voting in Bolivia



Will Bolivia's Next Election Put an End to Political Unrest?

By Holly K. Sonneland

Political stability will depend much on whether Bolivians see the October 18 vote as valid, writes AS/COA's Holly K. Sonneland in the Latin America Advisor.

Q. Interim Bolivian President Jeanine Áñez on Sept. 17 withdrew from the country’s upcoming presidential election, saying she wanted to unify opposition against Luis Arce, the candidate of former President Evo Morales’ MAS party. How will Áñez’s withdrawal affect the race? What issues are Bolivian voters most concerned about? Will the Oct. 18 election, a redo of the country’s flawed October 2019 presidential election, raise or lower Bolivia’s level of political instability?

A. Holly Sonneland, editorial manager for AS/COA Online:

Áñez said she was dropping her bid because she didn’t want the anti-MAS vote to be so fractured that MAS wins. But she’s yet to endorse a candidate, and her supporters could easily go toward the center to Carlos Mesa or toward the right, most likely to Luis Fernando Camacho. She says she intends to support the candidate with the better shot at beating MAS’ Luis Arce, arguably Mesa, but she’s closer to Camacho ideologically. Her administration’s actions, meanwhile, continue to polarize the electorate. The economy and jobs are Bolivians’ top concerns (53 percent), followed by the health crisis (21 percent) and corruption (20 percent), according to a CELAG poll released Oct. 2. By the end of September, Bolivia saw only the earliest signs of the new cases curve flattening and had the world’s fourth-highest rate of deaths per capita at 70 per 100,000 people, according to Johns Hopkins University. Much will depend on how much Bolivian voters personally identify with a candidate and party, or if they are disaffected by the personalities but can muster enough enthusiasm for a candidate they see as providing a stable transition. More than 40 percent of those polled said they’ve yet to decide on a candidate. The Oct. 18 election is a critical exercise in Bolivia’s democracy. Political stability will depend much on whether voters see the process as valid and secure, and if leading candidates and party leaders accept results and instruct their supporters to do so as well.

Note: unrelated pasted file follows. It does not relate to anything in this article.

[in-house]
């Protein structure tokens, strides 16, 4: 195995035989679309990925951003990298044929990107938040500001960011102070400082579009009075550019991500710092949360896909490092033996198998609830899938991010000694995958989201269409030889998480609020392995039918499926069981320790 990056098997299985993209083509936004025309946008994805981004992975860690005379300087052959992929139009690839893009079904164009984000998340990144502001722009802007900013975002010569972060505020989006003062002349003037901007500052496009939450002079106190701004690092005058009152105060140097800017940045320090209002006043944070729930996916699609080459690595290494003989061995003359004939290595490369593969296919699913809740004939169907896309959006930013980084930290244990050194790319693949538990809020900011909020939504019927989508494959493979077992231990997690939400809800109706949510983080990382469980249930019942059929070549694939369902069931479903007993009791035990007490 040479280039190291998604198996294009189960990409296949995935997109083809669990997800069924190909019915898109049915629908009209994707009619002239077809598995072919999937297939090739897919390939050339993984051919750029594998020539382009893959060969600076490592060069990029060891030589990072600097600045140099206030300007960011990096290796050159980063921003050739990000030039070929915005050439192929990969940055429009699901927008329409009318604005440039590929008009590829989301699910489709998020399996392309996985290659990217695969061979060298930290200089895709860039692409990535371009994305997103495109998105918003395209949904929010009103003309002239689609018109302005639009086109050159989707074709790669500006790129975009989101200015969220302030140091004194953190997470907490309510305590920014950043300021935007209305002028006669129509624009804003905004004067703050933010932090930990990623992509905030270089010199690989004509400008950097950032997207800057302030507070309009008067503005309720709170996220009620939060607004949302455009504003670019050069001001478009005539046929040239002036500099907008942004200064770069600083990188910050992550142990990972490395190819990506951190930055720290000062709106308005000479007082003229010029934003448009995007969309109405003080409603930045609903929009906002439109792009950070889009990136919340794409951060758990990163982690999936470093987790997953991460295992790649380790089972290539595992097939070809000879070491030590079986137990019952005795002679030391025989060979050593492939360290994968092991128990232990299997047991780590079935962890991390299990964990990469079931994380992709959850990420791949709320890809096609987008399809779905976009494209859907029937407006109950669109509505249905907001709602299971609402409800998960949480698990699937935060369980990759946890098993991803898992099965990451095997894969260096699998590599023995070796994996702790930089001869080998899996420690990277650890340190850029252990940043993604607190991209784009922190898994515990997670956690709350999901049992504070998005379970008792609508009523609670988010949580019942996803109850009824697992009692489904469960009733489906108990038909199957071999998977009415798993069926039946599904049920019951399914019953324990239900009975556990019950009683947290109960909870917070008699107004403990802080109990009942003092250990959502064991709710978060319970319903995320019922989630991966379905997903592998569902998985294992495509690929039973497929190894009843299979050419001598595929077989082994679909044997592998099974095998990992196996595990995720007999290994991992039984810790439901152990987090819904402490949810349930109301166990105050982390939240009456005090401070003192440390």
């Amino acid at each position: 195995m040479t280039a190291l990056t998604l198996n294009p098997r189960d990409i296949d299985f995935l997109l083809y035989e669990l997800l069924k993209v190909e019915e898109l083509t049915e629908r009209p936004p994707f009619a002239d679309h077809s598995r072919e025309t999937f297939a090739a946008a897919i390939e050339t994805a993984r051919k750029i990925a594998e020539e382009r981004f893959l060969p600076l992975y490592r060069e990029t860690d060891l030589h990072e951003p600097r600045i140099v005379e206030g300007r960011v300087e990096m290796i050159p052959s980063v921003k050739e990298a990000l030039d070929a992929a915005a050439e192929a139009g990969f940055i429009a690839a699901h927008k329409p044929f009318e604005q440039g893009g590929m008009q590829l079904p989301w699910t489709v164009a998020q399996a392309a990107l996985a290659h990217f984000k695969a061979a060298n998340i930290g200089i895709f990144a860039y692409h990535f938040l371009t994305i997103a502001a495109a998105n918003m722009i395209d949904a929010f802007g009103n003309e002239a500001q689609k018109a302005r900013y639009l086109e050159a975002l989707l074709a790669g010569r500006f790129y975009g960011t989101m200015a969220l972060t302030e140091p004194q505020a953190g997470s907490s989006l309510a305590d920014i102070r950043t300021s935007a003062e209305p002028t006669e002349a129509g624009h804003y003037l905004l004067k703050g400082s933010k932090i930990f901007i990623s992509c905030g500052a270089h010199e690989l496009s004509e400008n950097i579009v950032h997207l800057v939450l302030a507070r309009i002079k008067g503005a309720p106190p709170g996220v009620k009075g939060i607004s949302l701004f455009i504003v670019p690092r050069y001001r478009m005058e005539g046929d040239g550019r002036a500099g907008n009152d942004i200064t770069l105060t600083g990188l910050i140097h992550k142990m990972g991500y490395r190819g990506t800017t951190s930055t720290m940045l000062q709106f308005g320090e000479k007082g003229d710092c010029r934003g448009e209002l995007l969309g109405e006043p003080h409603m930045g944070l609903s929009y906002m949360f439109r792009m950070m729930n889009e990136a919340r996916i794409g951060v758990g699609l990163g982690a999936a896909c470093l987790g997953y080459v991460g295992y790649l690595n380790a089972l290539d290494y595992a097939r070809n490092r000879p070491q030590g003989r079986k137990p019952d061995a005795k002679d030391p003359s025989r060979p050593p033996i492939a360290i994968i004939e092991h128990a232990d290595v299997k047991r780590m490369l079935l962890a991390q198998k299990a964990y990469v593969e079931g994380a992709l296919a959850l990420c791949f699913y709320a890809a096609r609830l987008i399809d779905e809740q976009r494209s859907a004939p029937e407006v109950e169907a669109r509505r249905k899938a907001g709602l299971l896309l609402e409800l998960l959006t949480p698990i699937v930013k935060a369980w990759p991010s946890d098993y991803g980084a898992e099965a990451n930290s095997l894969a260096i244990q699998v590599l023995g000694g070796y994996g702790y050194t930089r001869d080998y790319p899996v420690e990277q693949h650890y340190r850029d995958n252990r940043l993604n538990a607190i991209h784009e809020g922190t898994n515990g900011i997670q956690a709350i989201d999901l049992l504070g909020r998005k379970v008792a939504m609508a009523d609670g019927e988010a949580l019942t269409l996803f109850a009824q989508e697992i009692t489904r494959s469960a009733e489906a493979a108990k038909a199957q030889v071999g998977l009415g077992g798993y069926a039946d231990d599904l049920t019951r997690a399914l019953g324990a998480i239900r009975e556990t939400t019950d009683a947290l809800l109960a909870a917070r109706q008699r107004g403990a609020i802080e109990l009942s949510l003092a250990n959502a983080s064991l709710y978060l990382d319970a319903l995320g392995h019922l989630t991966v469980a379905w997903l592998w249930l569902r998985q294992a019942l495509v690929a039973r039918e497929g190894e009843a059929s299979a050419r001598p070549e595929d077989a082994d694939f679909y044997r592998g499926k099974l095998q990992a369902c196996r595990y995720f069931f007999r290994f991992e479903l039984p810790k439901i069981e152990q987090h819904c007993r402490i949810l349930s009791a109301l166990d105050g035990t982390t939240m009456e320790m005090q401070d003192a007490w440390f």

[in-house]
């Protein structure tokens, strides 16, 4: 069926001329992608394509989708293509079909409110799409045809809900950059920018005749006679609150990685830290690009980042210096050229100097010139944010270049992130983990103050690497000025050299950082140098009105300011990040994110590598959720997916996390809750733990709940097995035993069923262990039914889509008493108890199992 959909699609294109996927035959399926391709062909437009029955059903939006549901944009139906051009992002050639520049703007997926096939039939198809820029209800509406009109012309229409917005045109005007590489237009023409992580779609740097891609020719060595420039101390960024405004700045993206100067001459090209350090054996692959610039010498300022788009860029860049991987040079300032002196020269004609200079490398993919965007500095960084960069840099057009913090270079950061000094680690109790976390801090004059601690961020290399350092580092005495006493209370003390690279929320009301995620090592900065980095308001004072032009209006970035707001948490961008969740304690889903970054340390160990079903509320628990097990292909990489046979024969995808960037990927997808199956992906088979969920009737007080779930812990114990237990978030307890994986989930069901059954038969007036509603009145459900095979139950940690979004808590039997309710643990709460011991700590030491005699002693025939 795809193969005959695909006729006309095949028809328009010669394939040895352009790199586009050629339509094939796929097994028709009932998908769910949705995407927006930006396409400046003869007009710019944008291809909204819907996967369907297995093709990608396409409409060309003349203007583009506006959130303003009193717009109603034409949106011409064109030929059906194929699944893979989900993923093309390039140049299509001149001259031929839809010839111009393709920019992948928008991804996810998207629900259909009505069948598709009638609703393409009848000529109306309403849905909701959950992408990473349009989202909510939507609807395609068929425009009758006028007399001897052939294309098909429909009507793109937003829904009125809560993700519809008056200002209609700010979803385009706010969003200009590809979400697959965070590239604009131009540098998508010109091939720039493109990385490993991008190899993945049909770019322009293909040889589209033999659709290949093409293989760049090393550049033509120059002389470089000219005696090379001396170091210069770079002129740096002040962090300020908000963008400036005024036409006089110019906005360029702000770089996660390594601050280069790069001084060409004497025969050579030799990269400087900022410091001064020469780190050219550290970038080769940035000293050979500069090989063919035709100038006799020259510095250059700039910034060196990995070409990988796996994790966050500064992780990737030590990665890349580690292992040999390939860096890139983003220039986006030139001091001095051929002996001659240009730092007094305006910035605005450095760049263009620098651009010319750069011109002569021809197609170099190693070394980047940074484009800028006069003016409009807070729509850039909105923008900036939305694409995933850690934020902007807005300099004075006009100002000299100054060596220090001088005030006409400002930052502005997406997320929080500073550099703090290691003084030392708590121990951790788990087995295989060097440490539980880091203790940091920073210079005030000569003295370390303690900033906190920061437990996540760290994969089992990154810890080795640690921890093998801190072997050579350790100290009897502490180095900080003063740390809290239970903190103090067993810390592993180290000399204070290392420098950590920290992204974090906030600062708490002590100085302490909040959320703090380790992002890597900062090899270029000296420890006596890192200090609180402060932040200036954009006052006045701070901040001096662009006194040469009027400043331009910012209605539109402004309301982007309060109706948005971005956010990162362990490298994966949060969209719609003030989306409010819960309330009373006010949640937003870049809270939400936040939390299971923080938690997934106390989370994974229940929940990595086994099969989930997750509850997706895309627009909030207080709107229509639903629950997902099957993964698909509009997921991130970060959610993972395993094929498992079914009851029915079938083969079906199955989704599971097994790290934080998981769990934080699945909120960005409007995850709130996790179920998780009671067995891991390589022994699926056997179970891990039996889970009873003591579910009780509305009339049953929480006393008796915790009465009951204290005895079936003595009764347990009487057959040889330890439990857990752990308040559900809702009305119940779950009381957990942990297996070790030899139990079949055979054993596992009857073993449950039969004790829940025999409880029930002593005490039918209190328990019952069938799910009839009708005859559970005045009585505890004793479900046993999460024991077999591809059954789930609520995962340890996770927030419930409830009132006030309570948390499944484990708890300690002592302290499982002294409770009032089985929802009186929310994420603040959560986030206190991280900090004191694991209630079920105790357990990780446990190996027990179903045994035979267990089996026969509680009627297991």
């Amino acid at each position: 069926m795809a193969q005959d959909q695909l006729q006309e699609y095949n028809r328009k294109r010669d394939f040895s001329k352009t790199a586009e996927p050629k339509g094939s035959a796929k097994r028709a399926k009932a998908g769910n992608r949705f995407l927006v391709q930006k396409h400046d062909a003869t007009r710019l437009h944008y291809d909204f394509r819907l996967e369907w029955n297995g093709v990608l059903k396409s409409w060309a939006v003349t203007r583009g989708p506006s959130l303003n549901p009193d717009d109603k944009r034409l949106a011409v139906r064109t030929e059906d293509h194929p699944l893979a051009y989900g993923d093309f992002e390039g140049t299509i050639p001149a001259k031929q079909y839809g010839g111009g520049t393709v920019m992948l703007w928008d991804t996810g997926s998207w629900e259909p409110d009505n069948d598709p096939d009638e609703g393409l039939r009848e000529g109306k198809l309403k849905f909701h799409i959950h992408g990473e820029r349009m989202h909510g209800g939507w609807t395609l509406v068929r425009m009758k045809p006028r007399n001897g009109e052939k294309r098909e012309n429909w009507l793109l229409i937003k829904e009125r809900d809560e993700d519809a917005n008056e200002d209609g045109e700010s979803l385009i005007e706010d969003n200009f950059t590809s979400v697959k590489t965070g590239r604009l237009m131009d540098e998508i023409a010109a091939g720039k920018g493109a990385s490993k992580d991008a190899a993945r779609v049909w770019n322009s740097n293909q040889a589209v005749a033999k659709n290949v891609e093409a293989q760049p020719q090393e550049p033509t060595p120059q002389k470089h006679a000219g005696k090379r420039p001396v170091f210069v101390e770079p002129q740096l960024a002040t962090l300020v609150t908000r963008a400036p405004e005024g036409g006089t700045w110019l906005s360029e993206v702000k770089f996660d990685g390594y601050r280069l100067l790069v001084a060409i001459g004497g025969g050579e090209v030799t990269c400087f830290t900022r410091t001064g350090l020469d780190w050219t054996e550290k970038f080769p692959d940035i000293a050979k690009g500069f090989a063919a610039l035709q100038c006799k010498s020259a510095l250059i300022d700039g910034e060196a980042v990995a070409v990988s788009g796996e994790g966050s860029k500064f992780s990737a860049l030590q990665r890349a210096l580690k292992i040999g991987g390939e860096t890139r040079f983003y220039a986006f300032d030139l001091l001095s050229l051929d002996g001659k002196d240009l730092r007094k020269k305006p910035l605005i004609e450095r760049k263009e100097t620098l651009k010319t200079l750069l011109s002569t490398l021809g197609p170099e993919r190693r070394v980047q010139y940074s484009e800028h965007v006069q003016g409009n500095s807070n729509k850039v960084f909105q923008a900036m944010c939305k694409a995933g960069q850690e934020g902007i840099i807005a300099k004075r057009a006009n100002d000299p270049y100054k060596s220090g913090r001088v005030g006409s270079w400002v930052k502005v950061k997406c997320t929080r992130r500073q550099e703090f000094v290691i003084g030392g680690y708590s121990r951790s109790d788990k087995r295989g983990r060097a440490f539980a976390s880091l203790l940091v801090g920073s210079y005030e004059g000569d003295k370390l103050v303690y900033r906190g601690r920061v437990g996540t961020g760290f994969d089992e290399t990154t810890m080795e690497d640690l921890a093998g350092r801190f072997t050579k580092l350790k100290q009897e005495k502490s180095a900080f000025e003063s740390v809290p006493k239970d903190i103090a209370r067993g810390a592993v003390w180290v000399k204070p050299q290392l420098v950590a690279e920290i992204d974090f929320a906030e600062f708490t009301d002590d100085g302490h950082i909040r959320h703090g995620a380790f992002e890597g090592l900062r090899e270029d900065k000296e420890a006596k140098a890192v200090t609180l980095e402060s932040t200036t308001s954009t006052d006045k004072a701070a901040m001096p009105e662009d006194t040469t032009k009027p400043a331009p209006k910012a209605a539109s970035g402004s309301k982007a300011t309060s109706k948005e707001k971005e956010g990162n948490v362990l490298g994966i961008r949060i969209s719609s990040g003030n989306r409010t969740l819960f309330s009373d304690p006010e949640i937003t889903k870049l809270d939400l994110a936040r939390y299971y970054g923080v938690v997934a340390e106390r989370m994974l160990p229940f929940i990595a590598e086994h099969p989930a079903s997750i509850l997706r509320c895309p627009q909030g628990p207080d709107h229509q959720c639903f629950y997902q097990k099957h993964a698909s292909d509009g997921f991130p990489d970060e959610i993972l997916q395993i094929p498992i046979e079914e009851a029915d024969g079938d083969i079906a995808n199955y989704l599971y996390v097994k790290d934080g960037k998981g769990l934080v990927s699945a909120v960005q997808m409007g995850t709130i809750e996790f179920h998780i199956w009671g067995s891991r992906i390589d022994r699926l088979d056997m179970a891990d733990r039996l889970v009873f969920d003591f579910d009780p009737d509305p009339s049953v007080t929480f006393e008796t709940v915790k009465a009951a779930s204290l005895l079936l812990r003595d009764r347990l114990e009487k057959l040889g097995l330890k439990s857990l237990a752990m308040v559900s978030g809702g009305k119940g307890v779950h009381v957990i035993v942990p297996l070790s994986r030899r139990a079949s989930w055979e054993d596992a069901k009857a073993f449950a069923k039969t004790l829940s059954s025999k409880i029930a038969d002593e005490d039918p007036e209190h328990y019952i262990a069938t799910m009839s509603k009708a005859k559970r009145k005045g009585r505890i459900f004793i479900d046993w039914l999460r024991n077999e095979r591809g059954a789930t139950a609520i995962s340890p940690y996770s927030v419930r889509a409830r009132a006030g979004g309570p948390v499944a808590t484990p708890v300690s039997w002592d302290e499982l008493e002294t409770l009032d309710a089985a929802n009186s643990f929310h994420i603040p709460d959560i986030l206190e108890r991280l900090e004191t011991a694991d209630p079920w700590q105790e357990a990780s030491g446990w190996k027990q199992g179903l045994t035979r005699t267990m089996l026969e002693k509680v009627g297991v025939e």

Read the full Q&A.